Politics is a messy game, but even seasoned observers must be scratching their heads about what to make of new Arts Minister Mitch Fifield’s announcement today.
The “National Program for Excellence in the Arts” was a policy so unpopular that it resulted in an open rebellion from the industry.
The NPEA took $105 million from the Australia Council for the Arts to create a slush fund for the arts minster to distribute funding to projects he liked. The consequences for the Australia Council and the smaller arts organisations it supports have already been dire.
And yet Fifield is keeping the NPEA in everything but name with his confusingly titled “Catalyst” program. Wags have already pointed out that the producers at the excellent ABC science program of the same name must have been momentarily very excited.
But what’s new in this announcement? Not much, actually.
Instead of $105 million being taken from the Australia Council, “only” $70 million will now be taken.
Instead of a program funding “excellence”, there will be a program funding “innovation”.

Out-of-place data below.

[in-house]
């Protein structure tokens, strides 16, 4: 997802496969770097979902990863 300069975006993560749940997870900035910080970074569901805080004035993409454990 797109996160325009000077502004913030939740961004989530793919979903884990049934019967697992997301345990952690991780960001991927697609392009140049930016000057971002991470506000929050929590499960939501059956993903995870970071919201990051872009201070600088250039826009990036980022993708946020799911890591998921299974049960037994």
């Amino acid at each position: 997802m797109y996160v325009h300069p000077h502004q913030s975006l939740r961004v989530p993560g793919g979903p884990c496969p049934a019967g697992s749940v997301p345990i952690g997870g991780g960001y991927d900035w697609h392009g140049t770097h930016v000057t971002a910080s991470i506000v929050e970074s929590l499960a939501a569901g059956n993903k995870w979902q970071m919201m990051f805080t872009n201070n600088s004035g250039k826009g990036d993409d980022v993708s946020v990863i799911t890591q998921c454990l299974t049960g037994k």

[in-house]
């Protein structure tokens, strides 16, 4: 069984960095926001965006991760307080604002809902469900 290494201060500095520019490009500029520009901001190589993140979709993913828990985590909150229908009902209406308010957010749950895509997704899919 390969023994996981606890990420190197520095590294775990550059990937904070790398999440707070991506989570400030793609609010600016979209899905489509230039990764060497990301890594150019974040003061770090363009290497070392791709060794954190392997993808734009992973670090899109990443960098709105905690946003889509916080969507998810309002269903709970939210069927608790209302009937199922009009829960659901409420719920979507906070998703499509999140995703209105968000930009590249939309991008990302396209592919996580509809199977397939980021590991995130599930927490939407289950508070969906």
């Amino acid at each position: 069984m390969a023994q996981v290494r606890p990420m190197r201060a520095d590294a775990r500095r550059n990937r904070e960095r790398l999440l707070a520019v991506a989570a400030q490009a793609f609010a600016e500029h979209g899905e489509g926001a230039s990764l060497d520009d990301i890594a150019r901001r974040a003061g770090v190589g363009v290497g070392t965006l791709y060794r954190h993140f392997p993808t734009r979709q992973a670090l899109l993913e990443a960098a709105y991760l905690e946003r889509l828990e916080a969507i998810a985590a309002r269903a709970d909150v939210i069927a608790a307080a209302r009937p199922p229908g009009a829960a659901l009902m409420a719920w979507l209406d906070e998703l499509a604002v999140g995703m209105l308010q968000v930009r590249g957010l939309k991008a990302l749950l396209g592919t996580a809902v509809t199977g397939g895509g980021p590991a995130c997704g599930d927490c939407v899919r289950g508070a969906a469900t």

But this is still a major funding cut for the Australia Council, and it is still a new ministerial funding program that will not operate at arm’s length in the way the Australia Council does.
The new program poses as many questions as it answers. For instance, Fifield appears to have widened the scope of Catalyst from merely arts and culture to a much broader ambit.
“Catalyst aims to support innovative ideas from arts and cultural organisations that may find it difficult to access funding for such projects from other sources and could include library, archive, museum, arts education and infrastructure projects,” the minister’s press release states.
Hang on a sec … “infrastructure projects”? $70 million won’t build a lot of those.
Similarly, the broadening of the program to include libraries, museums and arts education programs will be welcomed by those sectors, but would also appear to allow cultural institutions like the National Library and Australian Museum to apply for Catalyst funding.
Reading through the new guidelines, the influence of the museums and galleries sector is obvious. In much the same way the “Excellence” guidelines were tailor-made for the major performing arts sector, the Catalyst guidelines seem constructed with the interests of government-funded galleries and museums in mind.